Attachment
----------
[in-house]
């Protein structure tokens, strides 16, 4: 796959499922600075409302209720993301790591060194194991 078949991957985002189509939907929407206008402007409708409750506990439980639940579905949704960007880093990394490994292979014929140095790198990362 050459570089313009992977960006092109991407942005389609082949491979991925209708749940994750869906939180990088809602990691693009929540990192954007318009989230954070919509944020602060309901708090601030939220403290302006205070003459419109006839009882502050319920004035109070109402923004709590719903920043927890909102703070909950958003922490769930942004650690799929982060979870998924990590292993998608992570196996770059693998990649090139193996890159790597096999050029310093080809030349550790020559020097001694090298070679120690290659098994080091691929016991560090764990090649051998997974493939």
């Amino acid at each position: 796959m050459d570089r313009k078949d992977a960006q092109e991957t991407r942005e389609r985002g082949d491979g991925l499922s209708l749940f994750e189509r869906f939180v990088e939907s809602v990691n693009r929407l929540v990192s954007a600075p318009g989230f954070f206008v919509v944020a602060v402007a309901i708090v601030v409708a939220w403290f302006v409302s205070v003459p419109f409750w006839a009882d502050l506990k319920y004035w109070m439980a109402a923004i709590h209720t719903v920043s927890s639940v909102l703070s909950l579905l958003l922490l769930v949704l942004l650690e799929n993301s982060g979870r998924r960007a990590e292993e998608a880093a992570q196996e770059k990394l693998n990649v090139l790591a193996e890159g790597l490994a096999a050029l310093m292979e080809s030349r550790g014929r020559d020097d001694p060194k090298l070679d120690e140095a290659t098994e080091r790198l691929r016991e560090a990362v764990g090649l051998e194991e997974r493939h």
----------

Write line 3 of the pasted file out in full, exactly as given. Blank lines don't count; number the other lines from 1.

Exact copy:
């Amino acid at each position: 796959m050459d570089r313009k078949d992977a960006q092109e991957t991407r942005e389609r985002g082949d491979g991925l499922s209708l749940f994750e189509r869906f939180v990088e939907s809602v990691n693009r929407l929540v990192s954007a600075p318009g989230f954070f206008v919509v944020a602060v402007a309901i708090v601030v409708a939220w403290f302006v409302s205070v003459p419109f409750w006839a009882d502050l506990k319920y004035w109070m439980a109402a923004i709590h209720t719903v920043s927890s639940v909102l703070s909950l579905l958003l922490l769930v949704l942004l650690e799929n993301s982060g979870r998924r960007a990590e292993e998608a880093a992570q196996e770059k990394l693998n990649v090139l790591a193996e890159g790597l490994a096999a050029l310093m292979e080809s030349r550790g014929r020559d020097d001694p060194k090298l070679d120690e140095a290659t098994e080091r790198l691929r016991e560090a990362v764990g090649l051998e194991e997974r493939h």